they have families too!



Happy Halloween! by christine
October 31, 2009, 3:27 am
Filed under: Announcement | Tags:

Have a Happy Halloween! Get ready…tomorrow is World Vegan Day!

Flesh is for Zombies!

*Remember to keep your kitties inside today, so no human goblins snatch them! 😦

Eat Vegan Candy.




World Go Vegan Week by christine

October 25th through 31st is World Go Vegan Week! Declared by In Defense of Animals (IDA) this week leads up to World Vegan Day on November 1st. 

Everyone should use this week to try being cruelty-free and debunk some of the myths about a vegan diet for themselves. If you’ve been flirting with the idea of going vegan, what better time than now? We have plenty of resources on our blog to help you transition to a vegan diet, including vegan menu plans and recipes. There is also a list of restaurants with vegan options in VA/DC/MD available at VegDC.com. If you have any questions about veganism, please don’t hesitate to ask.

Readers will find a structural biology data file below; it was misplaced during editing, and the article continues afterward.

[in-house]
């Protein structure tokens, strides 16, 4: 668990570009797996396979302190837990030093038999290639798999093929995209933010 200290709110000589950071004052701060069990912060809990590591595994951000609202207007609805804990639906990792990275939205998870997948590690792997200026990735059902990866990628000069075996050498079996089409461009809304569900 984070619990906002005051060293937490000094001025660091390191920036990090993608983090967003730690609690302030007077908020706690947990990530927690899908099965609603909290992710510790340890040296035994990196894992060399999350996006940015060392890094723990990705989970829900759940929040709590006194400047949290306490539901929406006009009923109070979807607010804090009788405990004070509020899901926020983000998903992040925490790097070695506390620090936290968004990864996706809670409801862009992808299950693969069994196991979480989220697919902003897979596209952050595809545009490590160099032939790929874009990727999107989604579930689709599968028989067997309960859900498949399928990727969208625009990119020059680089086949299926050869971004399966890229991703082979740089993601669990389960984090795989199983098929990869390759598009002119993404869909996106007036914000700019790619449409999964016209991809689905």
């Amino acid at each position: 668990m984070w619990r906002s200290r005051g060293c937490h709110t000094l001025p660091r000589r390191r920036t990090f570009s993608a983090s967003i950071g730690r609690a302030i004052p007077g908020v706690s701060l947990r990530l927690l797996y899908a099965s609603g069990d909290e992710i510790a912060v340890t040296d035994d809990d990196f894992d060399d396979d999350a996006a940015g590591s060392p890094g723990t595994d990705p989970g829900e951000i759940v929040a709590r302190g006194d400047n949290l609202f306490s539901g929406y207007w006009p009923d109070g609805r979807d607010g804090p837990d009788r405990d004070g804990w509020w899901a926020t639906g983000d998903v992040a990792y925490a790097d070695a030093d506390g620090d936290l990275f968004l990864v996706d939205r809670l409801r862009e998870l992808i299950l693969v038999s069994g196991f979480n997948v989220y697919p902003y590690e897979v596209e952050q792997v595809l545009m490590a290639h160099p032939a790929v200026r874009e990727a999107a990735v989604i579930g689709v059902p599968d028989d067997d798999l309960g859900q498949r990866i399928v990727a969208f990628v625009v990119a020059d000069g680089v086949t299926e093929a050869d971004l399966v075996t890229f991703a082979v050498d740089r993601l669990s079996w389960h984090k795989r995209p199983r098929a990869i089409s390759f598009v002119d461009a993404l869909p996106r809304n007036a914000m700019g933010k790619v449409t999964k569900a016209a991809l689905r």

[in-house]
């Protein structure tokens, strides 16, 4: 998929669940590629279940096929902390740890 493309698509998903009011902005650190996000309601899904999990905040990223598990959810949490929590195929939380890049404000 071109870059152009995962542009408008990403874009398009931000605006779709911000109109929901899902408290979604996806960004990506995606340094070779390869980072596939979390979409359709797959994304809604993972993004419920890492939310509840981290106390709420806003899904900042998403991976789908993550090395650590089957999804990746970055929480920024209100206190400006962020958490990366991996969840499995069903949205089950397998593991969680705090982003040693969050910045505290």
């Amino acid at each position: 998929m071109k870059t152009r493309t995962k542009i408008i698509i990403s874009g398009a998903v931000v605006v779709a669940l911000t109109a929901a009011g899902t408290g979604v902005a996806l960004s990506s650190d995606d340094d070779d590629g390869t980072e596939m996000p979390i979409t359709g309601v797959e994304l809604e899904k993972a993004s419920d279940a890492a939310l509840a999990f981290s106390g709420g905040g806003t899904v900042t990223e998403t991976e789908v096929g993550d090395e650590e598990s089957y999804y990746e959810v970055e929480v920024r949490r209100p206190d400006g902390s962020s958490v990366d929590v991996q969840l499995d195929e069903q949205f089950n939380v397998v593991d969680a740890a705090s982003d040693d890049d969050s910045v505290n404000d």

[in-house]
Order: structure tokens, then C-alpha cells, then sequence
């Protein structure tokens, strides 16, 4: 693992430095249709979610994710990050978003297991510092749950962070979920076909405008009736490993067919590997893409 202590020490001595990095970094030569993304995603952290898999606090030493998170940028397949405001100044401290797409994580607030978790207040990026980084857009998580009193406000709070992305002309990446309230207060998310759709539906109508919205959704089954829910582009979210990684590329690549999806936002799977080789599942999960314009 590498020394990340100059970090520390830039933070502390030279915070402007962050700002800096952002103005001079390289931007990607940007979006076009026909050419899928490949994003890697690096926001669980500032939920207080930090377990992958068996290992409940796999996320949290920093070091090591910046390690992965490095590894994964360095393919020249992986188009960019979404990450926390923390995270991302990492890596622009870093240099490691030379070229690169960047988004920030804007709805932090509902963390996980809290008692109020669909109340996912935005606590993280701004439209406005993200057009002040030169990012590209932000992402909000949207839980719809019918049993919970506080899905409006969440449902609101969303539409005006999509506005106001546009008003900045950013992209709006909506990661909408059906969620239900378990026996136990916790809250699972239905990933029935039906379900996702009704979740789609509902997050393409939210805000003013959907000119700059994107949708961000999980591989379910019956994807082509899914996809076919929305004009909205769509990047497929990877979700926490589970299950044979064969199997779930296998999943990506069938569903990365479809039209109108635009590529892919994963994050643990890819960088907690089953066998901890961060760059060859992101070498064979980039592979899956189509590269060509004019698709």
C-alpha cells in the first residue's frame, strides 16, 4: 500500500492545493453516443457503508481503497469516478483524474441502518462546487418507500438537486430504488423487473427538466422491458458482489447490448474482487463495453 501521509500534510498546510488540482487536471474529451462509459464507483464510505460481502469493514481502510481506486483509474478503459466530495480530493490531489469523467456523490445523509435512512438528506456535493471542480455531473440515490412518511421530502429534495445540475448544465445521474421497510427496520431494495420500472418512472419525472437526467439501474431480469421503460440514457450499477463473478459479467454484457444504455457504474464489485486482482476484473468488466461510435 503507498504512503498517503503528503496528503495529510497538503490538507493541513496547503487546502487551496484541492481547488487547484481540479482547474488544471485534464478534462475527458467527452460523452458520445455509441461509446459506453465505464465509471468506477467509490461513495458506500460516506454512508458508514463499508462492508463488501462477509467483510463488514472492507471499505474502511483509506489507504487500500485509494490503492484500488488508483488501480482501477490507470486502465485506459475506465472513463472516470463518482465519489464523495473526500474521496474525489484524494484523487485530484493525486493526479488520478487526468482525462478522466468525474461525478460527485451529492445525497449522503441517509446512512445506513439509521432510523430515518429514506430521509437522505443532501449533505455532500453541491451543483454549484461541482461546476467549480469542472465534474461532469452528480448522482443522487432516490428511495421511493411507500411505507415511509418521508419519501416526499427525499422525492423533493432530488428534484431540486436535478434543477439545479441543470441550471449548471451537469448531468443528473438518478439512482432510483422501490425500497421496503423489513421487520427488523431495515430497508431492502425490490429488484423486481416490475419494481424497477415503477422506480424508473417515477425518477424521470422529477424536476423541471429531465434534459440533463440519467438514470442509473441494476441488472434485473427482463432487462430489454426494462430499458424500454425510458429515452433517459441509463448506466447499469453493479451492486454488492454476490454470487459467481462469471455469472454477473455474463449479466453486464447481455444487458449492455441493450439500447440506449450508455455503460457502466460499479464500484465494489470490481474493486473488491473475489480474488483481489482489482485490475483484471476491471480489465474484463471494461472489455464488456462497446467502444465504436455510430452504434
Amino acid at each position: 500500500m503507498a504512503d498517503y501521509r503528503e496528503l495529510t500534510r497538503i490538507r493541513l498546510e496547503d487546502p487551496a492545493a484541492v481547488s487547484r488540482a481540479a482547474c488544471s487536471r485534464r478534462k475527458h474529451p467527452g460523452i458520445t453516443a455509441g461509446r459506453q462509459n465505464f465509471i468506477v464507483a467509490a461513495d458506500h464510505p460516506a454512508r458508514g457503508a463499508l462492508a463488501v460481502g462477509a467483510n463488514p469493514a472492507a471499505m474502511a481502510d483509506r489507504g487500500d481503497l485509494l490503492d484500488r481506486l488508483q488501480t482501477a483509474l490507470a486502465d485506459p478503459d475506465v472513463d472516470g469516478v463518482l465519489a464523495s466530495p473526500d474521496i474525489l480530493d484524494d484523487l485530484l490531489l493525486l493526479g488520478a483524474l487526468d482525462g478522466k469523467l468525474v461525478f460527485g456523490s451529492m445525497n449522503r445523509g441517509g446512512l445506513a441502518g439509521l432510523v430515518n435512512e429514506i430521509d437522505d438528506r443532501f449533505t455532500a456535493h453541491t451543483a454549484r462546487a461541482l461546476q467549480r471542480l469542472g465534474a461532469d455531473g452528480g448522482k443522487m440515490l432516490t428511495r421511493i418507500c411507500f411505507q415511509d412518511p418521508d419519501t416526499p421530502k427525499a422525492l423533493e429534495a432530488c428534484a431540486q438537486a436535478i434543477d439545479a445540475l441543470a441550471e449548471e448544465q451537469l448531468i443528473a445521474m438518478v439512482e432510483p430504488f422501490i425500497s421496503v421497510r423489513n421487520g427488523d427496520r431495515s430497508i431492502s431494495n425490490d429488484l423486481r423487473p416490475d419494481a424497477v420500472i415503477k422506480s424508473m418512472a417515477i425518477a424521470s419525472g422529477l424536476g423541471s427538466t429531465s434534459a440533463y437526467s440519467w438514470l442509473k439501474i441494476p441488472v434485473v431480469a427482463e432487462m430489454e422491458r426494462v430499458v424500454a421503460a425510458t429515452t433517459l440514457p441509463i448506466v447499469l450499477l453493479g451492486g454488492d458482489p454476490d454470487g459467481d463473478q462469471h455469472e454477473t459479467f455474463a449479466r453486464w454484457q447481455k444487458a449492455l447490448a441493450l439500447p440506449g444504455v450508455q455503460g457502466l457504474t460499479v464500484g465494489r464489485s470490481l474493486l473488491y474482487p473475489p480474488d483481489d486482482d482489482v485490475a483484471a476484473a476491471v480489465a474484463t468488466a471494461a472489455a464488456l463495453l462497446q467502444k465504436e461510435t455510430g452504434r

Week Menu of Vegan Recipes. Or our “Vegan Eatin’ on a Budget” page includes a list of cheap vegan menu options by COK.

Visit our “Why Vegan” page and Why Vegan? for more information. Watch Earthlings if you need to see more. 

ARC will be having a Halloween Vegan Bake Sale on October 27th to celebrate, with proceeds going to Farm Sanctuary, which advocates for and rescues farm animals that would otherwise be slaughtered. We will have cupcakes, brownies, cookies, Dr. Verardo’s famous scones, banana bread, vegan rice crispy treats – and more! Yum! 11 to 4pm, Johnson Center Plaza – George Mason University, Fairfax.



Primate Liberation Week: October 17-24, 2009 by christine